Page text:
This leads me to the point I wish above all to emphasize, namely, that when a person has reached a given stage of unsatisfactory use and functioning, his habit of ‘end-gaining’ will prove to be the impeding factor in his attempts to profit by any teaching method whatsoever. Ordinary teaching methods, in whatever sphere, cannot deal with this impeding factor, indeed, they tend actually to encourage ‘end-gaining.’ The instruction given to the golfer of our illustration to keep his eyes on the ball is typical of the kind of specific instruction given by teachers generally for the purpose of eradicating specific defects in their pupils, and, as we have seen in this case, this instruction was a stimulus to him to try harder than ever to gain his end, and so to misdirect his efforts worse than ever.
~ FM Alexander, The Use of the Self, pp66-67, 1932 (emphasis added)
I think there’s a lot more context necessary for that to make sense. One could go read the book; It’s small. But setting that aside for the moment.
Alexander raises the important point that what feels right may in fact be wrong. So the harder I try to do something correctly, by trying to do what feels right, the more likely I am to reinforce doing what is wrong. This starts to make more sense once I understood that the Brain is a Multi-layer Prediction Model. Once something is modeled incorrectly—when I move this way, it feels right—it’s going to be really difficult to change that model.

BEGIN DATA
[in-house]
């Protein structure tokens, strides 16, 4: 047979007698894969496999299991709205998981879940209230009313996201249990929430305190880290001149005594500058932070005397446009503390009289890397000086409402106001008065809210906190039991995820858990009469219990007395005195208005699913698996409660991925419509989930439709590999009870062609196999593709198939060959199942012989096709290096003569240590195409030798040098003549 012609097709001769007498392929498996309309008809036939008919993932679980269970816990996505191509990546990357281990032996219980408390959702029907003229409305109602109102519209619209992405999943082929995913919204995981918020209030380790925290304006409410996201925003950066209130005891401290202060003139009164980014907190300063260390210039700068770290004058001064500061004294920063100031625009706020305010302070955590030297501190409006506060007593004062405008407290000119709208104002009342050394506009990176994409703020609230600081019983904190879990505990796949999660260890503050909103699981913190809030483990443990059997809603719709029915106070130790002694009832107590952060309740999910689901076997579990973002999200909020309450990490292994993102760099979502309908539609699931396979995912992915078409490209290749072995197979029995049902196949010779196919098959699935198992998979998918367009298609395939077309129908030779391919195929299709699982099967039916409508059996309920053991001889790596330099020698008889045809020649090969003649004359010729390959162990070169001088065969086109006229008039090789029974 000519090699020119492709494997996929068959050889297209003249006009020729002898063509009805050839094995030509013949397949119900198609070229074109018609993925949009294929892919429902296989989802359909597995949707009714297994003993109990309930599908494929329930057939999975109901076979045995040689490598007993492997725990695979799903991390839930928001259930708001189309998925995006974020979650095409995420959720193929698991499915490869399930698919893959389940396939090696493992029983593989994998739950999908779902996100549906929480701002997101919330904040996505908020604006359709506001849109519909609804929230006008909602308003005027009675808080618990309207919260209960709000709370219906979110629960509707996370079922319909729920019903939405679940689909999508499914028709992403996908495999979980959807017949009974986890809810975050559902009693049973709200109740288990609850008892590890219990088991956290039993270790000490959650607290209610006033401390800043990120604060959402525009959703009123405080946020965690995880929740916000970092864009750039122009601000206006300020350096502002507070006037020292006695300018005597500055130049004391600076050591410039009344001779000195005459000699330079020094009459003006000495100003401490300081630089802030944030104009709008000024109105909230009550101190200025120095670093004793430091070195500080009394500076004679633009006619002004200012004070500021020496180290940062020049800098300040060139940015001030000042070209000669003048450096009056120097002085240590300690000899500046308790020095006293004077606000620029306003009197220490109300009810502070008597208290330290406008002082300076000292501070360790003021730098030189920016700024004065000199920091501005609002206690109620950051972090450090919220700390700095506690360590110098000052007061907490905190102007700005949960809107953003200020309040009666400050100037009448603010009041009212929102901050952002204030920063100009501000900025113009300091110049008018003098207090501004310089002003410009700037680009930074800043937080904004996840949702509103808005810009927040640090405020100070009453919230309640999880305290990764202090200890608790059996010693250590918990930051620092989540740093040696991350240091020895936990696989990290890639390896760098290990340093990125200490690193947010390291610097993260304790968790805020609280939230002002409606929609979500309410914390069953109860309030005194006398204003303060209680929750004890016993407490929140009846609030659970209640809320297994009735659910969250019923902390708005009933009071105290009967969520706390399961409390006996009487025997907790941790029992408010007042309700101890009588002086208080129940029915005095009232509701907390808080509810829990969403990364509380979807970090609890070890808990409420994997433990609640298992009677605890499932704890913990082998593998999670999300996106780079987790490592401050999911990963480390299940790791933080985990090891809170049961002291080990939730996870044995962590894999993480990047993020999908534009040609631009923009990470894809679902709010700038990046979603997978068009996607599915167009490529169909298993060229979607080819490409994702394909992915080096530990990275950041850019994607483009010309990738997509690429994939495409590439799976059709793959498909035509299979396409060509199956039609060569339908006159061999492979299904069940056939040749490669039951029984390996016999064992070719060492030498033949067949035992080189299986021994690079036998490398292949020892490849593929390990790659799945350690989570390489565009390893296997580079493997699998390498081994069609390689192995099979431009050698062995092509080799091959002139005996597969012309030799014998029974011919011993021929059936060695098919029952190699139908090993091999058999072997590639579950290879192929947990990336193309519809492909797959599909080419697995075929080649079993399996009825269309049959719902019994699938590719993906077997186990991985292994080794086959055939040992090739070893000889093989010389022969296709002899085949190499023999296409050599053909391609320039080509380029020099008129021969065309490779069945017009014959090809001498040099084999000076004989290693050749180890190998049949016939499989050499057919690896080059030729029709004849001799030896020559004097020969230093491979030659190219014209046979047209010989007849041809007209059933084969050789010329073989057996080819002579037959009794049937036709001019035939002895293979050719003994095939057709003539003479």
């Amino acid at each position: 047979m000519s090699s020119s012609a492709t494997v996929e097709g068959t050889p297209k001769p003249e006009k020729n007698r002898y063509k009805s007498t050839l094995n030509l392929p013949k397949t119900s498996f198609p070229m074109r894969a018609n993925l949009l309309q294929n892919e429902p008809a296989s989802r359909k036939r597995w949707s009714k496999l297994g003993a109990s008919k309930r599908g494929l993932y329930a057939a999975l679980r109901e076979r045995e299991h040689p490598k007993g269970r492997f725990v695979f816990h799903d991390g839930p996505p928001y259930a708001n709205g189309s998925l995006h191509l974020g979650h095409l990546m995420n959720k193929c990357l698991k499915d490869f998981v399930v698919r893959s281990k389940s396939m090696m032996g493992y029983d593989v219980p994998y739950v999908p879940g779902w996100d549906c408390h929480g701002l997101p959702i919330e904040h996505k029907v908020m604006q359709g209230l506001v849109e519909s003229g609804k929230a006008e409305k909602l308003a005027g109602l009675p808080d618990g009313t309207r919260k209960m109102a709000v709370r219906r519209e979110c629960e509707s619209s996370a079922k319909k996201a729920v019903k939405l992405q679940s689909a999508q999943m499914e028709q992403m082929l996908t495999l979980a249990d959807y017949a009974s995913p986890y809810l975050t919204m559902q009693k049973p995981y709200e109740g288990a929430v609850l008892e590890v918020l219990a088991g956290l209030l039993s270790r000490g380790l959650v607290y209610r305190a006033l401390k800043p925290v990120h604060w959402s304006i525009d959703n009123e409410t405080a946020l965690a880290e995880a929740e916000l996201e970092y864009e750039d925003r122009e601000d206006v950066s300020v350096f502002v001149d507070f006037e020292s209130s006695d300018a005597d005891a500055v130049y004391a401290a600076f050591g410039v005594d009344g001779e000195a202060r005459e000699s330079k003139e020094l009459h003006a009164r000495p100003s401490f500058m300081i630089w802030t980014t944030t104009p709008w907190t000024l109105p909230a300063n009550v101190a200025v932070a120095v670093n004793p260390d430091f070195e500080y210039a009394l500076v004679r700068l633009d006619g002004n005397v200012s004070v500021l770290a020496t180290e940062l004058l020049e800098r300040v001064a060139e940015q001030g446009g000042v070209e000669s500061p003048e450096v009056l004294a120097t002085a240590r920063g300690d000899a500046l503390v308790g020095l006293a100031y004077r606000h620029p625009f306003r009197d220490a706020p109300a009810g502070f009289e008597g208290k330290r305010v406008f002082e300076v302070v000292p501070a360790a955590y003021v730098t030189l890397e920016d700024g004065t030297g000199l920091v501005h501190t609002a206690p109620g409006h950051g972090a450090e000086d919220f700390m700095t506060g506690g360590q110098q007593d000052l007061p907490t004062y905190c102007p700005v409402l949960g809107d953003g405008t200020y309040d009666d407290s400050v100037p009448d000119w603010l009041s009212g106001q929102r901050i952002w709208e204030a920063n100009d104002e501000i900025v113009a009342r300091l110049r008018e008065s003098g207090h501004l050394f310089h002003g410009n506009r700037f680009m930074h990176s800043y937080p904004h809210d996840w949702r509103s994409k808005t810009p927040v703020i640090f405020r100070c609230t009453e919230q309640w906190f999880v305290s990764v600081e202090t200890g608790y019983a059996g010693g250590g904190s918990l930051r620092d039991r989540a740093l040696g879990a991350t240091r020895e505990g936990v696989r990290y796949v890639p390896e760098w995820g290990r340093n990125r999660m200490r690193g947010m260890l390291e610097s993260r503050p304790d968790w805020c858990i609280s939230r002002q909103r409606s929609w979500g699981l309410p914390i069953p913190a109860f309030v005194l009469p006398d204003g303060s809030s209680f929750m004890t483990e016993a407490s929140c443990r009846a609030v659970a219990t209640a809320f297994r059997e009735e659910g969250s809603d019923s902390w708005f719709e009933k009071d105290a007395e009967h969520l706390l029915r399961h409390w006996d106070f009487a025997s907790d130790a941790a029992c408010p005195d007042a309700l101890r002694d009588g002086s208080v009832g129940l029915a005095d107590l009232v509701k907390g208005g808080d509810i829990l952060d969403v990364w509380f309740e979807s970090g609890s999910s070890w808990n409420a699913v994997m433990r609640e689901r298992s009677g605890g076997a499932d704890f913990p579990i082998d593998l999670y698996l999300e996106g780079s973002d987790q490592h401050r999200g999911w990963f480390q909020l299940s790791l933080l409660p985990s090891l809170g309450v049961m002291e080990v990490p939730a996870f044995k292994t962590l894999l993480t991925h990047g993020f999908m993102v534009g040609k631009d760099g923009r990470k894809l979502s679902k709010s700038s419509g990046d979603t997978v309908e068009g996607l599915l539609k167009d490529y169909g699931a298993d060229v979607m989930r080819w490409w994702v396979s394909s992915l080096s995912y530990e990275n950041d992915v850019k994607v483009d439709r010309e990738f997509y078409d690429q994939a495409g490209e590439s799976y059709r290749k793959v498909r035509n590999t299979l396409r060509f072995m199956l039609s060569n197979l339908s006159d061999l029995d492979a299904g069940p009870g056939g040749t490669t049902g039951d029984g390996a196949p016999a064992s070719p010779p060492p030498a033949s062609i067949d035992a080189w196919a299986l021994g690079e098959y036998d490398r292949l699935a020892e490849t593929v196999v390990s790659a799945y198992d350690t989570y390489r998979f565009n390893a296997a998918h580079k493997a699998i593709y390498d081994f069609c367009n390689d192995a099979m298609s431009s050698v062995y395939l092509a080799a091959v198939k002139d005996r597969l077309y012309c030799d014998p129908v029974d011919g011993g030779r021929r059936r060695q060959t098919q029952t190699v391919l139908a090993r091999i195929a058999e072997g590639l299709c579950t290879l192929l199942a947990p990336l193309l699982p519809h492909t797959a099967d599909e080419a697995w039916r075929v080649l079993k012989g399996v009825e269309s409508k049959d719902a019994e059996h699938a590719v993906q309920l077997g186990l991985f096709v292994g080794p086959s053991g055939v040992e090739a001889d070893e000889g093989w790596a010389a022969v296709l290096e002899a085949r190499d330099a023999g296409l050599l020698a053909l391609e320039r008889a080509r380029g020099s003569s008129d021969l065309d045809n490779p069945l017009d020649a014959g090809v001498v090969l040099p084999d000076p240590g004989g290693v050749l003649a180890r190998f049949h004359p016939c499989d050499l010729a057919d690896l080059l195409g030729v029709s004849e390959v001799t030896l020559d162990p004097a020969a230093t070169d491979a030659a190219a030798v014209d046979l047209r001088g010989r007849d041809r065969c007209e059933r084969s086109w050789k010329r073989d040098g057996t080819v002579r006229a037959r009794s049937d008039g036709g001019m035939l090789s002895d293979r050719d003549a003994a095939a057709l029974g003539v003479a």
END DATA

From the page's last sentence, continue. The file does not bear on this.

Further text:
And here I would like to add a word of warning to those I am trying to help, for a study of the letters in which the writers tell of experiencing difficulty in understanding, show signs of having been written after a quick reading rather than a close and careful study of the subject matter. I read recently an article suggesting that people should practise reading quickly, although the habit of too quick reading in which understanding becomes dominated by speed — that royal road to the physical and mental derangement of mankind — is an only too common failing today. This is only one example of the habit of too quick reaction to stimuli in general, and to its prevalence may be traced most of the misunderstandings, misconception and misdirecrion of effort manifested by the great majority of people today in conducting matters relating to the body politic.
The International Agency for Research on Cancer has now classified overnight shift work as a Group 2A carcinogen. This means that staying up late repeatedly, and working overnight, is a strong enough cancer-causing agent to be lumped in with lead exposure and UVA radiation. That might sound crazy, but there s now a ton of scientific data showing exactly how this happens.
A while back I wrote a piece on Sleep. It turned into three parts and after writing it, I felt I had only scratched the surface. Then I stumbled over this book.
I read the book and it’s really good! I blasted through it agreeing all the way. If you know everything about sleep, you’ll still enjoy seeing it all laid out in an approachable fashion. If you have NOT YET MASTERED SLEEP — wait, what is wrong with you?! Sleep is the single most important thing in your life. It is the activity you spend the most aggregated time doing. Remind me why you have not spent time studying sleep and improving yours?